Page 81 - Winter2021
P. 81

Glenis R. Long, 1943–2021
   Glenis R. Long, a pioneer in psycho- acoustics and otoacoustic emissions (OAEs; sounds generated from the cochlea), Fellow of the Acoustical Society, and recipient of the William
and Christine Hartmann Prize in Auditory Neuroscience, died in New York City on July 16, 2021, at the age of 78.
Born in New Zealand, Glenis received her BA and MA degrees in experimental psychology from the University of Canterbury, Christchurch, New Zealand. She moved to Princeton University, Princeton, New Jersey, for her PhD in experimental psychology, working with Glen Wever. Glenis had an international career in hearing science that took her to positions at York College, City University of New York (CUNY), Queens; Goethe Universitat, Frankfurt am Main, Germany; Polytechnic of Central London, United Kingdom; the Central Institute for the Deaf, St. Louis, Missouri; and the Kresge Hearing Research Laboratory of the South, New Orleans, Louisiana. She spent most of her career at Purdue University, West Lafayette, Indiana, and then at the Gradu- ate Center (GC), CUNY, from which she retired in 2017.
Glenis’ early work was in psychoacoustics and it was woven throughout her career. She worked with several species besides humans, including bats, chinchillas, and kangaroo rats. She is widely recognized as being one of the early researchers to use OAEs to establish the important link between cochlear physiology and perception. Glenis’ approach to science was collaborative. One consistent theme in Glenis’ work was cochlear microstructure, peaks and dips in magnitude both in the perception threshold and in the OAEs measured in fine-frequency steps. She showed (in collaboration with Arnold Tubis and Carrick Talmadge in the Physics Department, Purdue) that aspirin, which affects the active process in the cochlea, affected the micro- structure in OAEs and in perception. Furthermore, she showed that the effect of the microstructure is also evident in suprathreshold behavioral measures, such as loudness perception (in collaboration with Manfred Mauermann and Birger Kollmeier) and decision weights in intensity dis- crimination (in collaboration with Jungmee Lee and Robert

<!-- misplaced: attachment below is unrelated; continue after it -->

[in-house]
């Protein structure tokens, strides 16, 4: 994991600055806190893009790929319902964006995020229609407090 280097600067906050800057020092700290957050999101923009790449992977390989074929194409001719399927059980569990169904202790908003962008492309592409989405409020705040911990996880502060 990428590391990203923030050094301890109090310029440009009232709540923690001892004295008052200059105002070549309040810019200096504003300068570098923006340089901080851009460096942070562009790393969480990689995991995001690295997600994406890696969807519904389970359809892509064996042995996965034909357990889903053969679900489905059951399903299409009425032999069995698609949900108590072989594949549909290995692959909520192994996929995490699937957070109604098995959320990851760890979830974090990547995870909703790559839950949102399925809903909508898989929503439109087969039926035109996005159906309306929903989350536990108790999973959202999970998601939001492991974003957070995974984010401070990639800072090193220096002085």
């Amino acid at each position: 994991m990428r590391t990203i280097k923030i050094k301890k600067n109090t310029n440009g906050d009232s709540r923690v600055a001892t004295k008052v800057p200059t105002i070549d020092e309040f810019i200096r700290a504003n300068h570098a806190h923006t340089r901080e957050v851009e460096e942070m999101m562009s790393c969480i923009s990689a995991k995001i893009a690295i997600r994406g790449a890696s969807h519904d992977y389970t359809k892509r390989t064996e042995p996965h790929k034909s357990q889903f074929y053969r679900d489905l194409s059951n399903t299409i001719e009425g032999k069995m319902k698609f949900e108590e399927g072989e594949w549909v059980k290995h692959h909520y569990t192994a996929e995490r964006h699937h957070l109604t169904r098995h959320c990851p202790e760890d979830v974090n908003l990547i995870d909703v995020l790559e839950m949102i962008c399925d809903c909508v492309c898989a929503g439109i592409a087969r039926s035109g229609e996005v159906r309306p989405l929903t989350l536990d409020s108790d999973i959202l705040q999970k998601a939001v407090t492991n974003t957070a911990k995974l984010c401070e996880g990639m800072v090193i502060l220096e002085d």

Lutfi). She also contributed as a team member to the devel- opment of a mathematical model for a mechanism of the microstructureandtothecreationofinnovativetechniques forrapidandefficientrecordingofOAEs.Thesetechniques have proven important in developing theory, making OAEs a much more useful tool for studying cochlear function, and in utilizing OAEs as a clinical tool.
Over the course of her long career, Glenis mentored many PhD students, both at Purdue and at the GC, CUNY and recruited many clinical students and undergraduates to the field. Her legacy will live on through her students and collaborators.
She is survived by her niece Tania James and nephews Chris James, Michael Woodhams, Bernard Woodhams, and Timothy Woodhams.
Selected Publications by Glenis R. Long
Lee, J., Heo, I., Chang, A. C., Bond, K., Stoelinga, C., Lutfi, R., and Long, G. (2016). Individual differences in behavioral decision weights related to irregularities in cochlear mechanics. In van Dijk, P., Baskent, D., Gaudrain, E., de Kleine, E., Wagner, A., and Lanting, C. (Eds.), Physiol- ogy, Psychoacoustics and Cognition in Normal and Impaired Hearing. Springer International Publishing, Cham, Switzerland, pp. 457-466.
Long, G. R. (1984). The microstructure of quiet and masked threshold curves. Hearing Research 15, 73-87.
Long, G. R., and Tubis, A. (1988). Modification of spontaneous and evoked otoacoustic emissions and associated psychoacoustic microstructure by aspirin consumption. The Journal of the Acoustical Society of America 84, 1343-1353.
Long,G.R.,Talmadge,C.L.,andLee,J.(2008).Measuringdistortionproduct otoacoustic emissions (DPOAE) using continuously sweeping primaries. The Journal of the Acoustical Society of America 124, 1613-1626.
Mauermann, M., Long, G. R., and Kollmeier, B. (2004). Fine structure of hearing-threshold and loudness perception. The Journal of the
Acoustical Society of America 116, 1066-1080.
Talmadge, C. L., Tubis, A., Long, G. R., and Piskorski, P. (1998). Mod-
eling otoacoustic and hearing threshold fine structure. The Journal of the Acoustical Society of America 104, 1517-1543.
Written By:
Elizabeth A. Strickland
Speech, Language, and Hearing Sciences, Purdue University, West Lafayette, IN
Jungmee Lee
Communication Sciences and Disorders, University of South Florida, Tampa
Winter 2021 • Acoustics Today 81

   79   80   81   82   83